Ben Palmer's reads
The Army's newest initiative? Naps. The Army has issued a new recommendation as part of an overhaul of its physical fitness training field manual: napping. "Soldiers can use short, infrequent naps to restore wakefulness and promote performance," the recommendation says. "When routinely available sleep time is difficult to predict, soldiers might take the longest nap possible as frequently as time is available." It's the manual's first update and, according to the New York Times' Dave Philipps, it "reflects growing scientific evidence that peak physical performance includes more than just physical training."
How does the brain handle uncertainty? As rates of anxiety continue to climb in the United States, neuroscientists are working to understand the best ways to treat the condition. Writing for Axios, Alison Snyder examines the existing research on how the brain responds to anxiety and uncertainty, including a recent study that found both the amygdala and the bed nucleus of the stria terminalis responded in study participants who experienced either fear or anxiety—demonstrating that the brain circuitry for those emotions, long through to activate separate areas of the brain, actually overlap.
José Vasquez's reads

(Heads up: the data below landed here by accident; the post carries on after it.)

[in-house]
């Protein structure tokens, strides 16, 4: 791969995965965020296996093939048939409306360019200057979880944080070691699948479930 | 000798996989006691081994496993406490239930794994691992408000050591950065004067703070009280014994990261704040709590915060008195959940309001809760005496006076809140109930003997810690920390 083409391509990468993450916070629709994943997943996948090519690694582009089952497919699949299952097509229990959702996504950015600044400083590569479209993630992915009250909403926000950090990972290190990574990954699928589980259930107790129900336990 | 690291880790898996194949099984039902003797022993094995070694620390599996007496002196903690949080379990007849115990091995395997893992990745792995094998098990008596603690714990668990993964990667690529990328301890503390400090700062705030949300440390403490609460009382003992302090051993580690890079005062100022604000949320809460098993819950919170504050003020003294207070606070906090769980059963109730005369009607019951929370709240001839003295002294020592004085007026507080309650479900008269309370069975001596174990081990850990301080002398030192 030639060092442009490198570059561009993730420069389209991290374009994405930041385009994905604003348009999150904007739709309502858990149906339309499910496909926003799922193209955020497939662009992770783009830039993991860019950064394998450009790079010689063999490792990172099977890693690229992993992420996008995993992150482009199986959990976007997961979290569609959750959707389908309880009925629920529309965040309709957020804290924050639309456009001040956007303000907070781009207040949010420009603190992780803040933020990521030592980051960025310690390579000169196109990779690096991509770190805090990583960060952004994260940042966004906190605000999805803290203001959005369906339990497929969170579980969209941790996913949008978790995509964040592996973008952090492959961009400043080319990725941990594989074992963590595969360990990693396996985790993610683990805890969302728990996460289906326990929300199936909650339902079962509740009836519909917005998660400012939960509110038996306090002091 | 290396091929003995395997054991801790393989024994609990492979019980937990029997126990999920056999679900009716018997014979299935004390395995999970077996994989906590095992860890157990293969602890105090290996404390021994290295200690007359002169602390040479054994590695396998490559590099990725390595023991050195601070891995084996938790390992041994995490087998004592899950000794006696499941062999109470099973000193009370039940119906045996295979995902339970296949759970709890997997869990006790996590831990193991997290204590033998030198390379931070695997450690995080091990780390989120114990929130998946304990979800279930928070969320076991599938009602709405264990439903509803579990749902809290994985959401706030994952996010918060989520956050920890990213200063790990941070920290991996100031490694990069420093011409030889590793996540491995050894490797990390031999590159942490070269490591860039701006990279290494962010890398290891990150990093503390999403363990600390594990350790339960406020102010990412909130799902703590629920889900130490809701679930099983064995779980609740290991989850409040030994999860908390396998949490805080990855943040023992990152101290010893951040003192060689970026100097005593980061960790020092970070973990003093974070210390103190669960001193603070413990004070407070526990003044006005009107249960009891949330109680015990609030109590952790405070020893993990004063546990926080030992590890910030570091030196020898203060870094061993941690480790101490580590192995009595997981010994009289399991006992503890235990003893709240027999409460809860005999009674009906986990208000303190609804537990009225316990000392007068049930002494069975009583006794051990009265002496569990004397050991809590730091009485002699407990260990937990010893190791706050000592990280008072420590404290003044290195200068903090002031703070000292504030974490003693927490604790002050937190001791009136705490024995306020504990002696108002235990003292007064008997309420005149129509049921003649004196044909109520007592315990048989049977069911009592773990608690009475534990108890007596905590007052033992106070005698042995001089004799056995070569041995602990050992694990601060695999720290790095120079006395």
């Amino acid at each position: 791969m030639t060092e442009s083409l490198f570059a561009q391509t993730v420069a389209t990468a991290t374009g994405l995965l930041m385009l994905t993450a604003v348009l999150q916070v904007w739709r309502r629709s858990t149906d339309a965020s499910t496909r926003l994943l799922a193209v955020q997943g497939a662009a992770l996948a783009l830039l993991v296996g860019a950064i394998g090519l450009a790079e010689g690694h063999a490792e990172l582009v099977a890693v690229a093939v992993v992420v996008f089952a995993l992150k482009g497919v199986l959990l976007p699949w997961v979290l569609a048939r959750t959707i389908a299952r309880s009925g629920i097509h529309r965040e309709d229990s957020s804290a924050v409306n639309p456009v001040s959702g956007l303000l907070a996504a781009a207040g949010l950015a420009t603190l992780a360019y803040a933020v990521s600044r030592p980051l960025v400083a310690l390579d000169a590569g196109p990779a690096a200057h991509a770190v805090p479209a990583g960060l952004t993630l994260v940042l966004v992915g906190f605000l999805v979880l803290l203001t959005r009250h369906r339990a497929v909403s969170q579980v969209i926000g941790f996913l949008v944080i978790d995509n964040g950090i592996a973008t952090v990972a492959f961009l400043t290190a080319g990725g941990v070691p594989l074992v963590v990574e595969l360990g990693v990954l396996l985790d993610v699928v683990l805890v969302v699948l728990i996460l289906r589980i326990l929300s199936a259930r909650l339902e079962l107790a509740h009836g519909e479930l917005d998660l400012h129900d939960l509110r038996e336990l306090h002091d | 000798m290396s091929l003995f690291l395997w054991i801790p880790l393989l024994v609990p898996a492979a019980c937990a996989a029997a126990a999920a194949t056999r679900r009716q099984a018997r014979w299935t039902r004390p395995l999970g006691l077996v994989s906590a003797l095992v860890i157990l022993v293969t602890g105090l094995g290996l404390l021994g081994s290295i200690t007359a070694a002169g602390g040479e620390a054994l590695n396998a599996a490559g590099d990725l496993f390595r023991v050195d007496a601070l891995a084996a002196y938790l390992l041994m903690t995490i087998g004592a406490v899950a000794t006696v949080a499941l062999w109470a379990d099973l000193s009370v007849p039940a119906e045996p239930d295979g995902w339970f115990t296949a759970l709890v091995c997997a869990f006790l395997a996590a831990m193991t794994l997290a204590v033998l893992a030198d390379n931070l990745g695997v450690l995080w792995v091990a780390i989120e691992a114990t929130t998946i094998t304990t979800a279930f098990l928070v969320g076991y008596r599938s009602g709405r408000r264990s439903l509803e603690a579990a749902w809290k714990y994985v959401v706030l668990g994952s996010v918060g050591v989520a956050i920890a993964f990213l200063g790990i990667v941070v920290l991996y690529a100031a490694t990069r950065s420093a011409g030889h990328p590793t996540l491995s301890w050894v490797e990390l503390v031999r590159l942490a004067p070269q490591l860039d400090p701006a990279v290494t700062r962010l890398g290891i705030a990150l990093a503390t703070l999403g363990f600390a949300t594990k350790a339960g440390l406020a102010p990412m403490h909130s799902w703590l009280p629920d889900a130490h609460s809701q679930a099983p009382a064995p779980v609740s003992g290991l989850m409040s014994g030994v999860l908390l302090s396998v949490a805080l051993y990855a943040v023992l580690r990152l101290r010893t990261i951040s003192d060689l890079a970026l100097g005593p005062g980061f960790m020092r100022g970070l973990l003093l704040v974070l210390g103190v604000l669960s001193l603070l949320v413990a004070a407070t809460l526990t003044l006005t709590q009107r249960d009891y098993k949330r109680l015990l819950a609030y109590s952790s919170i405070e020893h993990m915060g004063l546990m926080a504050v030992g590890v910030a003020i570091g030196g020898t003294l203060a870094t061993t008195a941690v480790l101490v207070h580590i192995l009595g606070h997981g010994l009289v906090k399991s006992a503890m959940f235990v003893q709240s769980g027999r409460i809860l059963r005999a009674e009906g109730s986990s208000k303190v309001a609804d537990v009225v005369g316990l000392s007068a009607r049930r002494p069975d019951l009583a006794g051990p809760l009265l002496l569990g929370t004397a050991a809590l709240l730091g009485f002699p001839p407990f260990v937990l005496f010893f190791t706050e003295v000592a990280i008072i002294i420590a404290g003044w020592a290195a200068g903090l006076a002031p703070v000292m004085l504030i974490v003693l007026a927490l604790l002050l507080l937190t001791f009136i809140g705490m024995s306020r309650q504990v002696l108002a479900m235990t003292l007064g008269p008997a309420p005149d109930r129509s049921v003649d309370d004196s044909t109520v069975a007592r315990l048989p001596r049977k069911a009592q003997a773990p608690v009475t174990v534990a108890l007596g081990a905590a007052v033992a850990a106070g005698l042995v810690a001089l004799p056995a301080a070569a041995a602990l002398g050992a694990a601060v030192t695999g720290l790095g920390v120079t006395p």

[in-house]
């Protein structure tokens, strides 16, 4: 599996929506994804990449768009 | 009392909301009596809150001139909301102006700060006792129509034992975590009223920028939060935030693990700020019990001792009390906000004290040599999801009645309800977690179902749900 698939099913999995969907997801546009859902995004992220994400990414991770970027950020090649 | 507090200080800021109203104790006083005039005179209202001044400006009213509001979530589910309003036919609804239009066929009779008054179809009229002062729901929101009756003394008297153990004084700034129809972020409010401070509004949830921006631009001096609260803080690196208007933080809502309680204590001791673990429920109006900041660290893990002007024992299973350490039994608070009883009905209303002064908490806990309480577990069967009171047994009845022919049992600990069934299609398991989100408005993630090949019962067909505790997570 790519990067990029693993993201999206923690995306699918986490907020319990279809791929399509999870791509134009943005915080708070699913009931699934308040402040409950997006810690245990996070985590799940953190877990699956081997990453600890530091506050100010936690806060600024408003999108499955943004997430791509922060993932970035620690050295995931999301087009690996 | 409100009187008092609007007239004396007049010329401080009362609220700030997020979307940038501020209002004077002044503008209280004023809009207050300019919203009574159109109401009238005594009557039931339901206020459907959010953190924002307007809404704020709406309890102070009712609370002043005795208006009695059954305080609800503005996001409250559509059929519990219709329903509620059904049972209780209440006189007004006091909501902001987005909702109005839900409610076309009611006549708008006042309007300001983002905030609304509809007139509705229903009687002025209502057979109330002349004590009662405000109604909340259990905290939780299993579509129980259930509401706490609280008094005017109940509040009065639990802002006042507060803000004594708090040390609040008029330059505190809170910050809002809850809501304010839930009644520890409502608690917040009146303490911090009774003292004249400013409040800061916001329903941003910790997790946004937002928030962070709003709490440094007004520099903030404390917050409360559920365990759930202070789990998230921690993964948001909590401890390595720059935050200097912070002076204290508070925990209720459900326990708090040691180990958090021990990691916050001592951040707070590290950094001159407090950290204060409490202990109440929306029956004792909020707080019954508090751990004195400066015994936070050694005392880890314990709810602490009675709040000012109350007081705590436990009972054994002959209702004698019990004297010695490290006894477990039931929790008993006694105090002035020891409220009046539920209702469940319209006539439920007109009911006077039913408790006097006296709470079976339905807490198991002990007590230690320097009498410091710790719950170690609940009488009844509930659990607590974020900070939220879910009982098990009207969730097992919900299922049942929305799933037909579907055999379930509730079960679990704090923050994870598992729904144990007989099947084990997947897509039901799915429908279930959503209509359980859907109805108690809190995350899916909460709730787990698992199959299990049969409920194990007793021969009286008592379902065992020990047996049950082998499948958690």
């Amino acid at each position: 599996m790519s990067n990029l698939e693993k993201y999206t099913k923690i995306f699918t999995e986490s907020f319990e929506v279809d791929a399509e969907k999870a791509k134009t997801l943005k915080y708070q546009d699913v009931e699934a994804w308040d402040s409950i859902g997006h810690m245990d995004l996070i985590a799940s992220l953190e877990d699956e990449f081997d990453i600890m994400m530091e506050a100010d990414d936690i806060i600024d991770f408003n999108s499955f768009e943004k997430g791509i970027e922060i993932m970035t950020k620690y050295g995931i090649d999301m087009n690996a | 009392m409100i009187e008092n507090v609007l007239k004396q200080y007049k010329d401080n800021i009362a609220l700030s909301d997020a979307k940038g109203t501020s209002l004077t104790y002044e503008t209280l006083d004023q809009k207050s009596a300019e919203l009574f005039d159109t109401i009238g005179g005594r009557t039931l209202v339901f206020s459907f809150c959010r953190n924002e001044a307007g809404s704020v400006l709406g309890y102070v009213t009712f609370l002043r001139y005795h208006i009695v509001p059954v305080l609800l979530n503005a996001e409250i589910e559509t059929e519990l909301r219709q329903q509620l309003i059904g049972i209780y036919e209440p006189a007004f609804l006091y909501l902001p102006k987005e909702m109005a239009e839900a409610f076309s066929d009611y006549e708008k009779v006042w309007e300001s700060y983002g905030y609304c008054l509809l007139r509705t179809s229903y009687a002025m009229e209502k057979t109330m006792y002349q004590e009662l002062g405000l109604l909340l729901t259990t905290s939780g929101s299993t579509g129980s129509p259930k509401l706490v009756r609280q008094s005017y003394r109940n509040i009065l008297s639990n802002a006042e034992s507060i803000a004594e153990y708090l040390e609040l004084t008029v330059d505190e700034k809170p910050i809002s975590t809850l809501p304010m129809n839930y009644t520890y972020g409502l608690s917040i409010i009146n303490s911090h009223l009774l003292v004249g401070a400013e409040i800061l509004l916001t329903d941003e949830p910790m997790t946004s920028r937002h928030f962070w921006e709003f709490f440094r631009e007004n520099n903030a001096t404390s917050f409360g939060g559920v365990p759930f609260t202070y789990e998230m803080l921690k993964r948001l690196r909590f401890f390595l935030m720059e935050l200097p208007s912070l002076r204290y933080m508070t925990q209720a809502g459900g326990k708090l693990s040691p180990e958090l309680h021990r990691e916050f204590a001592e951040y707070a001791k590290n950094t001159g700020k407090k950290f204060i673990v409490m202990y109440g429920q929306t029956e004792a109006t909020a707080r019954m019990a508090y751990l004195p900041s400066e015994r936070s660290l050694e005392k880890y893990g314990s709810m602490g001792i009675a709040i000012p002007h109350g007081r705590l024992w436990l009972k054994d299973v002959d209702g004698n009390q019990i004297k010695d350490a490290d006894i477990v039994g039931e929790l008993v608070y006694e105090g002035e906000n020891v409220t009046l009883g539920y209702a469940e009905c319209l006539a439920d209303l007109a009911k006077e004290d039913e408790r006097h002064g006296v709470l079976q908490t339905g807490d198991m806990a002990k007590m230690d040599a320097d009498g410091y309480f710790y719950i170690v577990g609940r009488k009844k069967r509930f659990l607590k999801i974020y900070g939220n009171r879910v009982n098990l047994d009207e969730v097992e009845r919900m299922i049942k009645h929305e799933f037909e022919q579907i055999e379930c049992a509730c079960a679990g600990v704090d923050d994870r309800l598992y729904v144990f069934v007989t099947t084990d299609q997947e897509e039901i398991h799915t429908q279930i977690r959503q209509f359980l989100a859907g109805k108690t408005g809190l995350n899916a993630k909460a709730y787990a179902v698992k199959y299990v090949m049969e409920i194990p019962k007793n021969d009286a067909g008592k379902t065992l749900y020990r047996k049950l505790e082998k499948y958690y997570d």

How people are tracking down Clorox wipes. Writing for the New York Times, Julie Creswell explains the lengths people will go to for Clorox wipes, which were in short supply at the beginning of America's coronavirus epidemic—and which "remain stubbornly elusive." According to Creswell, shoppers are sharing tips across social media on when and where you can find wipes from Clorox, Lysol, or other brands, with some timing their store arrivals with shipments and deliveries—and buying out the wipes in a matter of minutes.
Thousands of minks on Utah fur farms have died from Covid-19. In ten days, thousands of minks died from Covid-19, as fur farms across Utah experienced novel coronavirus outbreaks, JoNel Aleccia writes for Kaiser Health News. Dean Taylor, the Utah Department of Agriculture and Food's state veterinarian who is investigating the outbreak, said employees at the ranch likely transmitted the virus to the minks, because so far there's been no sign of the animals spreading the pathogen to humans.